I emailed Health and Human Services Secretary Mary Lou Sudders on Monday to ask whether EOHHS can provide us with more complete data, similar to the data that DDS provided.  I also emailed Helen Rush-Lloyd, records access officer for the Department of Public Health (DPH). I was told DPH actually produces the Weekly State Facility Reports.

Neither Sudders or Rush-Lloyd has responded to my emails.

No longer listing cumulative data for positive tests

As noted, the Weekly State Facility Report data on positive test results are no longer cumulative. The reports list the number of group home and developmental center residents who are currently positive each week.

While previous weekly reports are available online, it isn’t clear if cumulative positive testing totals can be gleaned from them. As noted below, it also isn’t clear whether the numbers of recovered residents are actually cumulative.

The week of June 16 may have  been the last Weekly State Facility Report listing clearly cumulative data. As of June 16, the report listed a cumulative total of 1,428 state and provider-operated group home residents as having tested positive.

That number, however, does not line up with our data from DDS. DDS at that time reported a cumulative total of 1,575 group home residents as having tested positive.

COVID recovery numbers didn’t change for state-operated group home residents

As noted above, it isn’t clear what the numbers listed in the Weekly State Facility Reports for recovered residents actually means, or whether the numbers are cumulative. The reports list the category as “Current Clients Recovered.”

A note at the bottom of each report states that the numbers listed for recovered residents “do not include all facility cases and recoveries over time.”

Recovered patients are further defined as having tested negative or having met symptom and time-based recovery guidelines issued by the Massachusetts DPH and federal Centers for Disease Control.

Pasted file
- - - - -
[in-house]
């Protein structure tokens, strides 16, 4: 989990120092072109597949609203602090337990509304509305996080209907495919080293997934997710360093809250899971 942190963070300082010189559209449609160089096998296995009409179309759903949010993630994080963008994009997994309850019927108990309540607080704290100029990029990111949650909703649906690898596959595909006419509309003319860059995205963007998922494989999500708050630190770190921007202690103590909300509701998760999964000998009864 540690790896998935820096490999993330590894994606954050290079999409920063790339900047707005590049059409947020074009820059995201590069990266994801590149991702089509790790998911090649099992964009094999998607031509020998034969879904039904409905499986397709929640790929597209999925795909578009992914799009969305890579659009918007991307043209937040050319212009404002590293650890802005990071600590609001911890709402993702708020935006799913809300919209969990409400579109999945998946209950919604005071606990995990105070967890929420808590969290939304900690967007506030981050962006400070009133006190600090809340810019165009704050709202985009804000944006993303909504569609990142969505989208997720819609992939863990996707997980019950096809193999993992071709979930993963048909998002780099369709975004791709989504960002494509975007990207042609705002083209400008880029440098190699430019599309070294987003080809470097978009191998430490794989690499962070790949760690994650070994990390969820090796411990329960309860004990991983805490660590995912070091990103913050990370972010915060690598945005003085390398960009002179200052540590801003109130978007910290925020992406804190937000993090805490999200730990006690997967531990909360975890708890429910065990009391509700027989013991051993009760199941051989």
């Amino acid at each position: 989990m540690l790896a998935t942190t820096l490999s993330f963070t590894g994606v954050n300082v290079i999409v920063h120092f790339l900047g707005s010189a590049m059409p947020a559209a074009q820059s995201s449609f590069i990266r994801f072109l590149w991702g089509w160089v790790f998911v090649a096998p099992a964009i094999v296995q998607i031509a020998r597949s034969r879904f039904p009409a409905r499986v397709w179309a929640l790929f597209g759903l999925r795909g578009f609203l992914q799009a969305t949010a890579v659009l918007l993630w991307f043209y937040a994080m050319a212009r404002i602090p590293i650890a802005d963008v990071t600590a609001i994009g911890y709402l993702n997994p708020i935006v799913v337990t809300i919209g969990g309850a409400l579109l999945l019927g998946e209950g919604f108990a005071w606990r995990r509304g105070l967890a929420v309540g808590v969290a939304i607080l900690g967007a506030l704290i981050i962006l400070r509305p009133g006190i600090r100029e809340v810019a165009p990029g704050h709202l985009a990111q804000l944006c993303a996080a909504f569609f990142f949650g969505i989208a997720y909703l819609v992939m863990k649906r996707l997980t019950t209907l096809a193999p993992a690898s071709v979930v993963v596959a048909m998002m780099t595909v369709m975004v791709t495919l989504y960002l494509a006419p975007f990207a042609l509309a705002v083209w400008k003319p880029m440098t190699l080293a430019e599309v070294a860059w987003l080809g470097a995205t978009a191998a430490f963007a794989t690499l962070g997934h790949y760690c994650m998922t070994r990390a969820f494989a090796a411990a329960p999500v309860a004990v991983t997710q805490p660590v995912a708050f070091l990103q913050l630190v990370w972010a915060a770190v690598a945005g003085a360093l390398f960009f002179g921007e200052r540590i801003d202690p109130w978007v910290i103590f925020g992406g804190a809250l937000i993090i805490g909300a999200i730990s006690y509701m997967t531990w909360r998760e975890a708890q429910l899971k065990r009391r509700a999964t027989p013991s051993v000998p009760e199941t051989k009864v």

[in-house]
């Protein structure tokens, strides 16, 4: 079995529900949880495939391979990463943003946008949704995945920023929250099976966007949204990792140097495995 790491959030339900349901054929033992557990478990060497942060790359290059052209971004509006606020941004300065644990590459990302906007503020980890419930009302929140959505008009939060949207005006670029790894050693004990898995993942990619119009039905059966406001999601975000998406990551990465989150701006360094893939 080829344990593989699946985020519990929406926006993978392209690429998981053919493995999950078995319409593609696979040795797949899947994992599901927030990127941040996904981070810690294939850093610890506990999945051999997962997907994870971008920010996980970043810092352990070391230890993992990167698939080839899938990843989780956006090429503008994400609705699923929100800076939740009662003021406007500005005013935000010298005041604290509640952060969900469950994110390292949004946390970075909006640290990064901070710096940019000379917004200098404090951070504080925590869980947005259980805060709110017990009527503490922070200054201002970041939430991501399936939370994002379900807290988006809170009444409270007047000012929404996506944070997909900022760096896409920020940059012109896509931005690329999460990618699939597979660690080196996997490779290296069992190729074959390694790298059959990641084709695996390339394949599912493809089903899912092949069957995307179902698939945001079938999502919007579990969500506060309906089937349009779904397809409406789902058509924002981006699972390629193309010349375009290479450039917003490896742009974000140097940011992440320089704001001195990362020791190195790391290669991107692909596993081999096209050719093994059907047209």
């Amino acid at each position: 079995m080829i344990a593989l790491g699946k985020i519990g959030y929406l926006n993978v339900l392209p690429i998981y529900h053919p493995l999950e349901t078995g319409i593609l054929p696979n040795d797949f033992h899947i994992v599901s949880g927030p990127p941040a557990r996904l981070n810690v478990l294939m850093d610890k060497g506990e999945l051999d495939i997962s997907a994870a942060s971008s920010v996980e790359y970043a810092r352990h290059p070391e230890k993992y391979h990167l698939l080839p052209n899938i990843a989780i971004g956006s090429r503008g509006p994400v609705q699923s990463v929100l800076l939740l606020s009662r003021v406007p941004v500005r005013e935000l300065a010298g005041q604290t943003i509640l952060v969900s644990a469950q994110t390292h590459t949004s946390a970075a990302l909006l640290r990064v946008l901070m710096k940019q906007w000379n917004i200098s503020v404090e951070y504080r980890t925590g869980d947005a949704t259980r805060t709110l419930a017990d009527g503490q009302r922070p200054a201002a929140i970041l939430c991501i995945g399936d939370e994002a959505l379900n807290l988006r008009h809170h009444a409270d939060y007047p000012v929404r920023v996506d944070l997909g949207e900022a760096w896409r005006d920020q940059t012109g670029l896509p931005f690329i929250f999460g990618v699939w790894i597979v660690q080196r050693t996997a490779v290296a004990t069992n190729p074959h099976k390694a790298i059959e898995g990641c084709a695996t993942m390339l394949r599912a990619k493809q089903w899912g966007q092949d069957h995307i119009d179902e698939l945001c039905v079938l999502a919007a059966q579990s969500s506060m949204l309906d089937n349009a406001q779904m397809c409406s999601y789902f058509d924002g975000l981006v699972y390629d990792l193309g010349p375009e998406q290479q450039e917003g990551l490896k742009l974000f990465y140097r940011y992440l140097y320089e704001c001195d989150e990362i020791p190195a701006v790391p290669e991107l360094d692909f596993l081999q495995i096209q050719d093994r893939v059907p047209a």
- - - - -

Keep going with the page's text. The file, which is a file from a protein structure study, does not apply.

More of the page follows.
As the chart above shows, the number of state-operated group home residents listed as recovered remained at 146 from July 21 through the end of September. Prior to July, a cumulative total of 156 residents of those facilities were listed as having contracted COVID-19.

From June 15 on, as many as 24 additional state-operated group home residents, or as few as 6, contracted the virus, according to the data. It isn’t clear whether the 146 listed each week as having recovered represents the same group of residents, and whether no additional residents recovered from the virus after July 21.

We have similar questions about the number of residents listed as recovered in provider-operated group homes. While 1,187 residents of those facilities were listed as recovered in the June 23 Weekly State Facility Report, that number rose by only 52 — to 1,239 — as of September 29.

It isn’t clear to us whether only 52 additional residents recovered from the virus in the provider-run group homes in the three-month period after June 23. It is also unclear what the cumulative total was of those residents testing positive was during that same period of time.

We hope that EOHHS improves its public reporting of COVID testing results in the DDS system by eliminating the gaps in the data, making all the numbers exact, and providing cumulative data in addition to current data.

In not providing clear and complete reporting on the COVID crisis in the system, and in failing to respond to questions about the reporting, the administration loses a bit more of its credibility every day in that respect.